Cawesh, also known as poshe-te, is a plant species belonging to the Annonaceae family. Commonly, the Annonaceae family is also known as the custard apple family. This tree (scientific name A. scleroderma) bears an edible cream-colored fruit, which is similar to an orange in size. The cawesh fruit has a soft texture, while its flavour is somewhat buttery and a mix of banana and pineapple. As the creamy white skin of this fruit is tough, making it easy to handle the fruit. Unfortunately, very few people outside its native region are aware of the cawesh fruit.
The plant’s original habitat, which is in Central America’s Atlantic coast, spreads from Guatemala and Mexico to Honduras. Till today, this species is not cultivated extensively, barring a few places in Guatemala. The trees propagated from seeds takes around four years to bear their first fruit.
Cawesh (A. scleroderma) is a low growing tree that attains a height of anything between 15 m and 20 m. The leaves of cawesh tree are rough and lanceolate. The surface of the leaves is glossy, but somewhat pubescent on the reverse side. Their petioles are delicate and measure 3 cm in length. A. scleroderma trees bear greenish yellow flowers. The external petals are longitudinally prominent and they come up in small branches. Sometimes they may also appear in groups in the aged parts of broad branches. In fact, the blossoms of posh-te or cawesh are very similar to those of custard apple flowers, other than the fact that the petals of cawesh have a somewhat brownish tinge and are also longer compared to the flowers of custard apple.
The fruits of cawesh have a creamy hued skin with a soft texture. Inside, the flesh has a flavour akin to a blend of banana and pineapple. The poshe-te is known to be among the most refreshing and flavourful Annona’s, but it is not easily available outside its native region. In fact, very few people know about this delectable fruit. Cawesh is very aromatic as well as flavourful. While its skin is dull green, inside the pulp is soft textured and succulent. Different from some varieties of Annona, the pulp of cawesh is not fibrous. As the fruit has a tough exterior it is easy to handle the fruit. Moreover, it also protects the fruit from insect attacks. It is important to prune these trees keeping the wide crown intact, as this will make it easy to harvest the fruit. At the same time, it will protect the tree from damages caused by birds and wind.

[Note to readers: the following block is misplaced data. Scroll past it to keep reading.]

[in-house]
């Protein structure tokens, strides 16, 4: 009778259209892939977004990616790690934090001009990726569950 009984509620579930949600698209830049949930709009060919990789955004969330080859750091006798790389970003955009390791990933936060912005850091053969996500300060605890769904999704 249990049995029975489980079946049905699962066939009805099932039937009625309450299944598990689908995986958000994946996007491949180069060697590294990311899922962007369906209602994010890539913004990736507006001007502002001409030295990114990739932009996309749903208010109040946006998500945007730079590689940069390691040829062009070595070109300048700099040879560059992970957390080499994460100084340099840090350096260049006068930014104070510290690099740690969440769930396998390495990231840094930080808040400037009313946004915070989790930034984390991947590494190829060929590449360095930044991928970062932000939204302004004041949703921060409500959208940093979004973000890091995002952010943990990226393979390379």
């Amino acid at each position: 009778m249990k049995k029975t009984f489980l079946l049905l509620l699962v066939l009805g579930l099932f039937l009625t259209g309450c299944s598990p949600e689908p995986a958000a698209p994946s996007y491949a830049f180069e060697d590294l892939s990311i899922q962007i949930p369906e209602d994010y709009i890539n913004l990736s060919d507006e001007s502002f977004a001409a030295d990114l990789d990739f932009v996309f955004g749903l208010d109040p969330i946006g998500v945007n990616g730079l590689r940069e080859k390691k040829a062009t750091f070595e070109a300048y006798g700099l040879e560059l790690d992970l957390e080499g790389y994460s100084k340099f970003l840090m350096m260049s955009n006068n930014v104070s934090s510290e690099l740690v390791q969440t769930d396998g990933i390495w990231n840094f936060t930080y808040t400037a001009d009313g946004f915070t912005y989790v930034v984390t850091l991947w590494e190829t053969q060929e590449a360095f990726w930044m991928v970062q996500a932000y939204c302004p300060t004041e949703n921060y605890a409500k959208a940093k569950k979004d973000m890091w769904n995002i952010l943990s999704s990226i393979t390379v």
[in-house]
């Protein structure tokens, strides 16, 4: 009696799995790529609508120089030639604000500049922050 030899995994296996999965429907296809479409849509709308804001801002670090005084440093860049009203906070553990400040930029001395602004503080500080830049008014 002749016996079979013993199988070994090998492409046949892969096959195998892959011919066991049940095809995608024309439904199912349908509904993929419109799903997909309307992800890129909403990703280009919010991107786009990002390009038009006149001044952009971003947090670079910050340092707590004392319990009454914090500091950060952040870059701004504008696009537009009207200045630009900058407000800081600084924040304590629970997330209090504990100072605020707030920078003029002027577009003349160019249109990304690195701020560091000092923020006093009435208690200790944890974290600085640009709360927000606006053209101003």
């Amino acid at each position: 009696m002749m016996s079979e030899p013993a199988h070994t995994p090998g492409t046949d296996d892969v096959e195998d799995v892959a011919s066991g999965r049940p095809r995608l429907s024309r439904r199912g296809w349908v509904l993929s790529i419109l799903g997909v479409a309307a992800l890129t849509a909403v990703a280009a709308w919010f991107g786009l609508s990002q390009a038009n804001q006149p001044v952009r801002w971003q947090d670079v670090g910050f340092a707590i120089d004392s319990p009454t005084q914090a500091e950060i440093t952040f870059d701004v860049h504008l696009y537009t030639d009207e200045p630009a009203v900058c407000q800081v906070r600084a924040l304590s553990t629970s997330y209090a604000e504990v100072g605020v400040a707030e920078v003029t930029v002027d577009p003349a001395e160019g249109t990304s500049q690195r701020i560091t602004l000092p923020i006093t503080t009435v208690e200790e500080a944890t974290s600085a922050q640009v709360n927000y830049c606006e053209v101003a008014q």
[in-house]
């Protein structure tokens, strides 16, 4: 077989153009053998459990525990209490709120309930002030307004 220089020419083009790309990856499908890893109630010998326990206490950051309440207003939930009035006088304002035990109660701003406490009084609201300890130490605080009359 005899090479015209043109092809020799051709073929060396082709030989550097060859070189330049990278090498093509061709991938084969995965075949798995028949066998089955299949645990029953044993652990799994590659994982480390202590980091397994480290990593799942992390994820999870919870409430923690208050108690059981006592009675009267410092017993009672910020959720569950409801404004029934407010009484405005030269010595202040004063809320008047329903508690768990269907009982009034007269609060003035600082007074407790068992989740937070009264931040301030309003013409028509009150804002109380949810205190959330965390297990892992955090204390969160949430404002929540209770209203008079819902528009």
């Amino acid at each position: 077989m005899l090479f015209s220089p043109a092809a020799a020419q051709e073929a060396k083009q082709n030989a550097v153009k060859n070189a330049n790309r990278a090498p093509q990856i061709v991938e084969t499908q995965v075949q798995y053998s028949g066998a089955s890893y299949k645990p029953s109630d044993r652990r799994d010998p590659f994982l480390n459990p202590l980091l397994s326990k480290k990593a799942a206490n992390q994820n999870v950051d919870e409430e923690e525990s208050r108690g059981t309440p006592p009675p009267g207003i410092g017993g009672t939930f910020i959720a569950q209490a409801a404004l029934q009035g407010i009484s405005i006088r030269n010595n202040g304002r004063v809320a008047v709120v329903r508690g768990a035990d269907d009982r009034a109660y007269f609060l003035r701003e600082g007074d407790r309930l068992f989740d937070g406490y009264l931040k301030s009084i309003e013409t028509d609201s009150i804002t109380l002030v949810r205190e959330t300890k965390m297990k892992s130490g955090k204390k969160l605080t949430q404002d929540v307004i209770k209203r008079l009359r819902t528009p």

The form of cawesh is roundish oblate. It measures roughly 3 inches (7.5 cm) across and has a dull green skin, which is separated into areoles by little creases. The shell of cawesh is almost 1/4 inch in thickness. The seeds of the fruit are embedded in the whitish softening pulp. The size of cawesh seeds is similar to those of cherimoya.
As a fruit, A. scleroderma has numerous advantages both in terms of local consumption as well as for export. Aside from its aroma and flavour, which is not as potent as fruits of some other species of Annona but very pleasant, this fruit is available in abundance in its native habitat. The creamy grey or cream-colored flesh of the fruit easily separated from the seeds. At the same time, the flesh of this fruit is not fibrous or contains any sandy grains sticking to the membrane of the seeds. Moreover, the chunky, leather-like skin of sawesh does not crack and is highly resistant to attacks by insects and birds. The rough exterior of this fruit also protects it from damages during normal packaging and transport.
The fruits of cawesh appear in small bunches of two to three on the branches. As the fruits are set in clusters, they are usually small in size. However, if the fruits are thinned out, it would help the trees to yield larger fruits. Hence, this practice needs to be encouraged among people cultivating this species.
Fruits of several species belonging to the Annonaceae family contain notable amounts of valuable nutrients such as carbohydrates, proteins and lipids. Some such species include sugar apple seeds, cherimoya and soursop. As a result, they can be used in various foods as well as feeds. Besides, they offer and are responsible for various other important antioxidant actions of phenolic compounds. Seeds of fruits of these species contain oils that are excellent source of some unsaturated fatty acids, particularly linoleic and oleic acids.